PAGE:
Within minutes all three families were through the door, past the temptations of the gift shop, and through the gate for a very tiring but overall very happy day. With four young kids there were a couple of meltdowns, but they were actually very minor; the weather was nearly perfect (even though we ended up missing the water park again); and all but one of the day's glitches were nothing more than a passing inconvenience.

We had fun at the silly "Dragon's Tale" diving show (and wisely sat a couple of extra rows outside the soak zone)...

Got the kids pony rides, re-visited the dinos on Exploration Island (and yes, I know pterosaurs were only distantly related to dinosaurs)...

And just generally had a good time with all kinds of rides & events!

I decided to stay dry this year and avoided the "log sploosh" but let all the mommies get wet. There was a "you go, guy!" moment when the youngest & smallest of our four kids turned halfway up the slide and worked his way back down, but our concern that he'd become too frightened by the height turned to laughter when we realized he had decided he wanted his own burlap bag to ride (instead of piggybacking with his sister) and once properly equipped happily bulled his way right back up to the top to rejoin the girls. There was a scary moment when one of the girls get her hand caught in a closing gate, but no damage was done and the park staff's response was so fast & comprehensive that it almost bordered on overkill. (The ride was completely shut down until they could determine the problem had been the gate, not the ride -- and it was kept closed until a mechanic checked the gate and gave the go-ahead... while the poor girl running the ride was politely but firmly reminded of all the things she had to keep her eyes on while working.  Too bad she forgot to turn on all the lights when the ride started back up...!)

All good things must come to an end, but we didn't physically pass through the main entrance on our way out until the park had officially been closed for at least half an hour. There was a quick stop at a nearby Friendly's for dinner...

...and then a housing issue came up. I had tried, with zero success, to find hotel accommodations for Mama N and her two kids before the trip, and all the smartphones were kept busy during dinner with an equal lack of success. It had been a long, tiring day and none of us wanted her to try the long drive home without a good night's sleep. We decided to see if the Hampton Inn's front desk staff could help us out, and they came through in spades. After a couple of quick checks with their competitors came up empty, I asked, "Is there any way they could legally just share our rooms with us?" and got a big, happy, "Of course -- no problem!" Even better, when I asked what the fees would be so I could take care of it right then & there, I was told we already had the rooms booked and I'd already paid when we checked in, so "of course" there would be no extra fees -- and did we need any additional bedding?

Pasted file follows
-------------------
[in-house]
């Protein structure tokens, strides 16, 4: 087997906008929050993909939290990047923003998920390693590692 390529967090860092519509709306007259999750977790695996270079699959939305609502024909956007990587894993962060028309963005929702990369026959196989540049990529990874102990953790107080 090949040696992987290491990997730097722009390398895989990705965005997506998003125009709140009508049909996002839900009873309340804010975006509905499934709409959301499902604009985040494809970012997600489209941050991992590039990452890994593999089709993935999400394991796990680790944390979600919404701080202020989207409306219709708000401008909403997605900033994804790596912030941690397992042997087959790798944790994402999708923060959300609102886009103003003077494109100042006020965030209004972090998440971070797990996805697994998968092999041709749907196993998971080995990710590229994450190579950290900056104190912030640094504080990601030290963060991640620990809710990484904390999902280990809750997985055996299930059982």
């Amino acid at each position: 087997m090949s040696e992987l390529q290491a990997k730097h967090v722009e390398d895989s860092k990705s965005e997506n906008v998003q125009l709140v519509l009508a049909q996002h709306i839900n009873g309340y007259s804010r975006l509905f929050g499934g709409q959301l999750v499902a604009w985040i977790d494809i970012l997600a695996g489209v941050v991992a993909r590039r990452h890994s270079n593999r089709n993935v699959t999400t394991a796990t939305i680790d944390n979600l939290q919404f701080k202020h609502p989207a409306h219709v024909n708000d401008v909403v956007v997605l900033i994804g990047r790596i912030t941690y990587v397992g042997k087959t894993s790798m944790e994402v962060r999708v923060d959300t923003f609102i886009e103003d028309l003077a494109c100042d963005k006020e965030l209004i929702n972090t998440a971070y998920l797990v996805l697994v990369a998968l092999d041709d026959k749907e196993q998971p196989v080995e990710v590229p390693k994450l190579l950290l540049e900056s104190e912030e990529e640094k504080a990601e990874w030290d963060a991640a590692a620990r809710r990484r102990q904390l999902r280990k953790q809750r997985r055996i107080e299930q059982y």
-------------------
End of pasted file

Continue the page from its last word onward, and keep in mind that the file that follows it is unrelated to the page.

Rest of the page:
We were all blown away by this display of unexpected hospitality (under the circumstances, they could've soaked us for the cost of another full room and more), and I was so surprised that about 20 minutes later I padded barefoot back out to the lobby to ask again, just to make sure -- which the young gal at the desk thought was really nice but way too much worrying on my part.

Secure in the knowledge that everyone would have a good night's sleep, the kids proceeded to do their best to postpone it, moving back & forth between our rooms uncounted times with uncounted excuses (sometimes just for fun), and keeping their room's noise level suitably high well into the evening. Eventually even the most active members of our party fell asleep, so we were all only mildly groggy at the morning's wake-up call. Instead of going home, we planned to take the kids to the Crayola Experience in "nearby" Easton, PA, so after another round of Look Out Uncle Brian Has His Camera and buying discounted tickets online, we formed up into a small caravan and hit the road.

You may have noticed that I put quotes around "nearby" in the preceding paragraph. To make a long story short, we found that we were actually several hours' drive away -- an even longer trip for the five of us, since we became separated and AJ's GPS took us via a route that had us reach the attraction within minutes of everyone else despite us driving nonstop while they all actually stopped for a snack and some shopping. There wasn't anything we could do about it, so we piled into the building for some of the last shows & demos of the day... and had a surprisingly good time. (One of the girls even got called to the front of the room to help with one of the demos!)